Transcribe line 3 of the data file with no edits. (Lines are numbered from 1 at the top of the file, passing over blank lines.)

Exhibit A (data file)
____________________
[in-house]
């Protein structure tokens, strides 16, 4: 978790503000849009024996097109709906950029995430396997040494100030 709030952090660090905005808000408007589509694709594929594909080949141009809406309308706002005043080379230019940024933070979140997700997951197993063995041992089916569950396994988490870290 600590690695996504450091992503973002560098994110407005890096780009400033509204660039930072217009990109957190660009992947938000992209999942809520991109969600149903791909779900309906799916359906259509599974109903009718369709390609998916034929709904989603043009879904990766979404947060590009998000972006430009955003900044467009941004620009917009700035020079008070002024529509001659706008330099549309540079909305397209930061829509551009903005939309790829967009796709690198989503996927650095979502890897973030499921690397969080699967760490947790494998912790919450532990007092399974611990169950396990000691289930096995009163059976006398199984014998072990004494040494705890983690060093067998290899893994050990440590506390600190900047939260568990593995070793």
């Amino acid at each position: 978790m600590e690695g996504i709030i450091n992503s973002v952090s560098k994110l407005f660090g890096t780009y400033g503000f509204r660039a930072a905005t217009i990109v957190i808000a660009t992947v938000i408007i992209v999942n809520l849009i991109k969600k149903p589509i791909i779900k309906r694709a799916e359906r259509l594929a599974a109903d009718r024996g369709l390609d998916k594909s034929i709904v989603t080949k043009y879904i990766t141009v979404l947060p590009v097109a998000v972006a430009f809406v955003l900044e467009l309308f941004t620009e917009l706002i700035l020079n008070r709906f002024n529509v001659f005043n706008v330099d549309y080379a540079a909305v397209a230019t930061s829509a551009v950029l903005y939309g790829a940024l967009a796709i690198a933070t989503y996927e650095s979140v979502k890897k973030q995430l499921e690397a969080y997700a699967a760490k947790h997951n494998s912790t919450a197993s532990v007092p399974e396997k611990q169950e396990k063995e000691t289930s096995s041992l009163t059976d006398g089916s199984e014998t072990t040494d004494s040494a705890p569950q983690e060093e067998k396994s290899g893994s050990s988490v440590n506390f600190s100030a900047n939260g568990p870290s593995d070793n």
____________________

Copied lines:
């Amino acid at each position: 978790m600590e690695g996504i709030i450091n992503s973002v952090s560098k994110l407005f660090g890096t780009y400033g503000f509204r660039a930072a905005t217009i990109v957190i808000a660009t992947v938000i408007i992209v999942n809520l849009i991109k969600k149903p589509i791909i779900k309906r694709a799916e359906r259509l594929a599974a109903d009718r024996g369709l390609d998916k594909s034929i709904v989603t080949k043009y879904i990766t141009v979404l947060p590009v097109a998000v972006a430009f809406v955003l900044e467009l309308f941004t620009e917009l706002i700035l020079n008070r709906f002024n529509v001659f005043n706008v330099d549309y080379a540079a909305v397209a230019t930061s829509a551009v950029l903005y939309g790829a940024l967009a796709i690198a933070t989503y996927e650095s979140v979502k890897k973030q995430l499921e690397a969080y997700a699967a760490k947790h997951n494998s912790t919450a197993s532990v007092p399974e396997k611990q169950e396990k063995e000691t289930s096995s041992l009163t059976d006398g089916s199984e014998t072990t040494d004494s040494a705890p569950q983690e060093e067998k396994s290899g893994s050990s988490v440590n506390f600190s100030a900047n939260g568990p870290s593995d070793n």